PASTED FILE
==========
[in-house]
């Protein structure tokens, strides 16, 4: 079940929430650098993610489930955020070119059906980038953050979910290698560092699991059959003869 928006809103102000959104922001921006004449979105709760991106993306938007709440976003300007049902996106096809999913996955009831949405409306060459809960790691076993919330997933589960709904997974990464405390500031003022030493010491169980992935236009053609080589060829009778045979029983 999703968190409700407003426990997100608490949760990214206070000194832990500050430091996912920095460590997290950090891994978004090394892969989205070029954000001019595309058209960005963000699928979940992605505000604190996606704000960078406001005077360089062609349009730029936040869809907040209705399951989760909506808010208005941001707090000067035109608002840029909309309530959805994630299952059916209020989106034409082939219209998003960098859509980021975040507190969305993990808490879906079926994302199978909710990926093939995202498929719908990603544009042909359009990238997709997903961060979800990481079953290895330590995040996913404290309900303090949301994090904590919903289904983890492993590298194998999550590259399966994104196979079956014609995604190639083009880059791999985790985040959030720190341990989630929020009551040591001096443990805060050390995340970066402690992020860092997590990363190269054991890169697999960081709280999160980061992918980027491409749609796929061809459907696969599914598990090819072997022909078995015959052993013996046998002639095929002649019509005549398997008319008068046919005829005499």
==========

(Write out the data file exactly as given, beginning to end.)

[in-house]
């Protein structure tokens, strides 16, 4: 079940929430650098993610489930955020070119059906980038953050979910290698560092699991059959003869 928006809103102000959104922001921006004449979105709760991106993306938007709440976003300007049902996106096809999913996955009831949405409306060459809960790691076993919330997933589960709904997974990464405390500031003022030493010491169980992935236009053609080589060829009778045979029983 999703968190409700407003426990997100608490949760990214206070000194832990500050430091996912920095460590997290950090891994978004090394892969989205070029954000001019595309058209960005963000699928979940992605505000604190996606704000960078406001005077360089062609349009730029936040869809907040209705399951989760909506808010208005941001707090000067035109608002840029909309309530959805994630299952059916209020989106034409082939219209998003960098859509980021975040507190969305993990808490879906079926994302199978909710990926093939995202498929719908990603544009042909359009990238997709997903961060979800990481079953290895330590995040996913404290309900303090949301994090904590919903289904983890492993590298194998999550590259399966994104196979079956014609995604190639083009880059791999985790985040959030720190341990989630929020009551040591001096443990805060050390995340970066402690992020860092997590990363190269054991890169697999960081709280999160980061992918980027491409749609796929061809459907696969599914598990090819072997022909078995015959052993013996046998002639095929002649019509005549398997008319008068046919005829005499």